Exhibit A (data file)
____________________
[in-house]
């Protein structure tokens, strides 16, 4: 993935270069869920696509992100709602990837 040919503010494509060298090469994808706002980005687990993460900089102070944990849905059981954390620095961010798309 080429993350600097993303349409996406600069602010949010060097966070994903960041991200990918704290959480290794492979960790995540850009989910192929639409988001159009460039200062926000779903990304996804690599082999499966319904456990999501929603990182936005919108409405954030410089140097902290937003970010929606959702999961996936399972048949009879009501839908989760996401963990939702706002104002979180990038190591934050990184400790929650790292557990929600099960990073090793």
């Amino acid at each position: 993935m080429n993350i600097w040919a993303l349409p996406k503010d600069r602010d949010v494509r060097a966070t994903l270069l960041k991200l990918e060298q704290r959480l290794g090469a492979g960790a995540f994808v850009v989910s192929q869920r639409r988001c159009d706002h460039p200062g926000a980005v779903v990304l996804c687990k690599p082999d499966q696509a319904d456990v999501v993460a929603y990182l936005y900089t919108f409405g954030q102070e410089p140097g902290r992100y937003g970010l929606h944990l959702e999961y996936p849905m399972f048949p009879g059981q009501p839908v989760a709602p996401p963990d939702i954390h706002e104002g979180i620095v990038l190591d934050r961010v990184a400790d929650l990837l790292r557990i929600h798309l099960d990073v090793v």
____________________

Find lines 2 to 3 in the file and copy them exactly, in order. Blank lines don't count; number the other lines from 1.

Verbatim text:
């Protein structure tokens, strides 16, 4: 993935270069869920696509992100709602990837 040919503010494509060298090469994808706002980005687990993460900089102070944990849905059981954390620095961010798309 080429993350600097993303349409996406600069602010949010060097966070994903960041991200990918704290959480290794492979960790995540850009989910192929639409988001159009460039200062926000779903990304996804690599082999499966319904456990999501929603990182936005919108409405954030410089140097902290937003970010929606959702999961996936399972048949009879009501839908989760996401963990939702706002104002979180990038190591934050990184400790929650790292557990929600099960990073090793």
């Amino acid at each position: 993935m080429n993350i600097w040919a993303l349409p996406k503010d600069r602010d949010v494509r060097a966070t994903l270069l960041k991200l990918e060298q704290r959480l290794g090469a492979g960790a995540f994808v850009v989910s192929q869920r639409r988001c159009d706002h460039p200062g926000a980005v779903v990304l996804c687990k690599p082999d499966q696509a319904d456990v999501v993460a929603y990182l936005y900089t919108f409405g954030q102070e410089p140097g902290r992100y937003g970010l929606h944990l959702e999961y996936p849905m399972f048949p009879g059981q009501p839908v989760a709602p996401p963990d939702i954390h706002e104002g979180i620095v990038l190591d934050r961010v990184a400790d929650l990837l790292r557990i929600h798309l099960d990073v090793v």